Back-to-School Sun Safety

This week, we are taking a look at sun safety for kids as they prepare to go back to school. As the weather starts to cool, and kids prepare to go back to school, it is import to remember that sun safety is never out of season. In late summer and early fall, the sun’s rays are still extremely strong during the peak hours of 9 a.m. to 2 p.m., and remembering to keep up your sun safety routine should be at the top of your back-to-school checklist.  On a cloudy fall day you are getting as much exposure to UVA rays as you would on a hot and sunny summer day. The best approach is the same as for any sunny day: if your kids will be outside for a long time, put on the sunscreen and follow the same sun safety rules you would in the summer. The sun produces invisible ultraviolet (UV) radiation, which can cause damage to your child’s skin. Sunburn and even a suntan are types of skin damage caused by the sun. The risk of developing skin cancer will be substantially reduced for children who learn to protect their skin from the sun at an early age, according to the nonprofit organization Sun Safety for Kids.

What can I do as a parent to protect my kids from the sun?

  1. Encourage them to seek shade during recess and other time outdoors whenever possible.
  2. Apply sunscreen of at least an SPF of 30 or higher in the morning. Pack sunscreen with older kids and remind them to apply it before going outside. Remind them not forget the ears, lips, noses and tops of feet. Teach kids how to reapply sunscreen if they are old enough.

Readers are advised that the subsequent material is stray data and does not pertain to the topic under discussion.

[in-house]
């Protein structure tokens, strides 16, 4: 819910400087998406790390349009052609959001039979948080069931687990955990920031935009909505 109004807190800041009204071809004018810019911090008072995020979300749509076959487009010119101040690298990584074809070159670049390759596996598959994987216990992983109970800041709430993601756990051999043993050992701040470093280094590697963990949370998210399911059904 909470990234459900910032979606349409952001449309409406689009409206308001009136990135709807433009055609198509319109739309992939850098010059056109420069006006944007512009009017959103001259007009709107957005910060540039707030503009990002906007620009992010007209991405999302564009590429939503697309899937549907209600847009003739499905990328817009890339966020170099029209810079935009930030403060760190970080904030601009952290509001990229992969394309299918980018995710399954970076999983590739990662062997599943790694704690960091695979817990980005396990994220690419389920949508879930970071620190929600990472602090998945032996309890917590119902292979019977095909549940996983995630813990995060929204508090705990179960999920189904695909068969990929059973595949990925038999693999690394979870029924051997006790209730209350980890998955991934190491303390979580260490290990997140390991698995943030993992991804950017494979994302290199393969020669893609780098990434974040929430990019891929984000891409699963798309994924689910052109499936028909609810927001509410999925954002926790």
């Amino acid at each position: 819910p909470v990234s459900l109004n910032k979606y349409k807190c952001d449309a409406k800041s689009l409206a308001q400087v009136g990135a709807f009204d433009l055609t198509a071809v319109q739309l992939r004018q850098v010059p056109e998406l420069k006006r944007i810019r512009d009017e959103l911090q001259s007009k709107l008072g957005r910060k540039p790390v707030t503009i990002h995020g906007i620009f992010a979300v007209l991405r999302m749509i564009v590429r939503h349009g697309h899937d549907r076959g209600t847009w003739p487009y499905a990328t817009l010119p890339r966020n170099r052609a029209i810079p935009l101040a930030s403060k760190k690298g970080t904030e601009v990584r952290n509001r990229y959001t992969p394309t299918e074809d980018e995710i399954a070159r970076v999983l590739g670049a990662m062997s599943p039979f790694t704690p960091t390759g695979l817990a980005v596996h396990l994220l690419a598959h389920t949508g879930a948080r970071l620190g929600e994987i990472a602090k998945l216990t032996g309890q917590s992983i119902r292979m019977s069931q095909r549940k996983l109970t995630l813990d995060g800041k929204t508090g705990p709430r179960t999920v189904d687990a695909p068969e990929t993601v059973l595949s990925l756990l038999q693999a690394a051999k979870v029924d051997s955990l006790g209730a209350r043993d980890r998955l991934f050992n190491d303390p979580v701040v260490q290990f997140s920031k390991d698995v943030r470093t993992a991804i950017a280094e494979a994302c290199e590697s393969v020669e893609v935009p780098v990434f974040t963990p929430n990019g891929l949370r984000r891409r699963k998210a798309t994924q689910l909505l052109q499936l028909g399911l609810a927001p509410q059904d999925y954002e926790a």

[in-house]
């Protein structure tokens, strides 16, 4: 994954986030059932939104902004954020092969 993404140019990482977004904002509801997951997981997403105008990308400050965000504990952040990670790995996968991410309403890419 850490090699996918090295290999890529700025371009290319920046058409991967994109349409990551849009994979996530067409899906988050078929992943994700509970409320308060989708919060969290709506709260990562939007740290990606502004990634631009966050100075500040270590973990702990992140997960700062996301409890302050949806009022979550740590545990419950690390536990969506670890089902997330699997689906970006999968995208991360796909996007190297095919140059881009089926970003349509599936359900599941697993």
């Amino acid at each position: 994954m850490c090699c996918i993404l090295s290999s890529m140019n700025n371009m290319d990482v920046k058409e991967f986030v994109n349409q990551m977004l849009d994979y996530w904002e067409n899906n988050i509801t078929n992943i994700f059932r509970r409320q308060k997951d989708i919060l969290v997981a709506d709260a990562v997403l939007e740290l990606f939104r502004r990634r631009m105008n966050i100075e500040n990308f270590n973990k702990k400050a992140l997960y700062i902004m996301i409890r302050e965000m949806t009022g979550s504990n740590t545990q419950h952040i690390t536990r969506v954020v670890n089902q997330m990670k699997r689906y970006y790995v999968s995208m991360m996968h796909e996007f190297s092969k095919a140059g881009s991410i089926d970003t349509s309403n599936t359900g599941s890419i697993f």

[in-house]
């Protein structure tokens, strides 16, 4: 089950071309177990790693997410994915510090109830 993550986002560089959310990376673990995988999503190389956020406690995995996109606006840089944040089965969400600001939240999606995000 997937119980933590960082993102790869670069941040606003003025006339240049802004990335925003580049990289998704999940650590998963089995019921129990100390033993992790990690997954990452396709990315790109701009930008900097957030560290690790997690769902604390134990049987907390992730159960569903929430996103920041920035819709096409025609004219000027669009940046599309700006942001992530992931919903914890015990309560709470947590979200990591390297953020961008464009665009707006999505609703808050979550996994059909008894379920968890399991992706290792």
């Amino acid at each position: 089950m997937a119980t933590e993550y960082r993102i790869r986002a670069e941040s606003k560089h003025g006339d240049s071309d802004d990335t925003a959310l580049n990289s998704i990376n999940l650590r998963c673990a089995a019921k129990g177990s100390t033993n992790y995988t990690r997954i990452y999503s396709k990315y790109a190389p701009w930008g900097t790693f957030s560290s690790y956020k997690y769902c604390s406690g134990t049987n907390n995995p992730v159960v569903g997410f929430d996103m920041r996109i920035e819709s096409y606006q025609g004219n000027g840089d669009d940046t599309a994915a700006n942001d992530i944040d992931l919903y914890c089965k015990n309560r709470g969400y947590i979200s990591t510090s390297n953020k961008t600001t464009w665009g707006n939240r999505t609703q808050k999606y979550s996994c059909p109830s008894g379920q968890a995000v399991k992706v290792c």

3. Provide your kids with a protective lip balm with an SPF 30 or higher and encourage them to reapply it throughout the day if they are old enough. Lips receive more sun exposure than any other part of the body.
  4. Dress kids in protective clothing such as long sleeves and pants, darker colors and clothing with UV protection when possible. Many clothing manufacturers now offer stylish UPF-clothes that offer all-day protection without the need to reapply.
  5. Encourage kids to wear a wide-brimmed hat. While baseball caps are very popular with kids and do a great job of protecting the scalp, they don’t protect the cheeks, ears and neck. If they select a baseball hat, be sure you also thoroughly cover the face, ears and neck with sunscreen.
  6. Send UV-protecting sunglasses with your kids and ask them to wear them when they are outdoors. Sunglasses protect your child’s eyes from UV rays, which can lead to cataracts and increased risk of ocular melanoma later in life.
  7. Be a strong sun safety role model and follow sun safety tips. Show your kids that you and other members of your family are serious about sun protection.
  8. Get involved! Throughout the country more school systems are acknowledging their role in protecting children from harmful ultraviolet radiation.  Speak up at parent-teacher conferences to encourage teachers and administration to help protect kids while they’re at school.  Vote for sun-protecting sails, shades and shelters on playgrounds.

For More Information on Sun Safety for Kids If you would like to speak to a board-certified dermatologist about sun safety or any other skin care topics for your children or yourself, find the Forefront dermatologist nearest you to schedule an appointment or learn more today. Sun Safety at School The brochure Sun Safety at Schools: What You Can Do explains how parents can promote sun safety.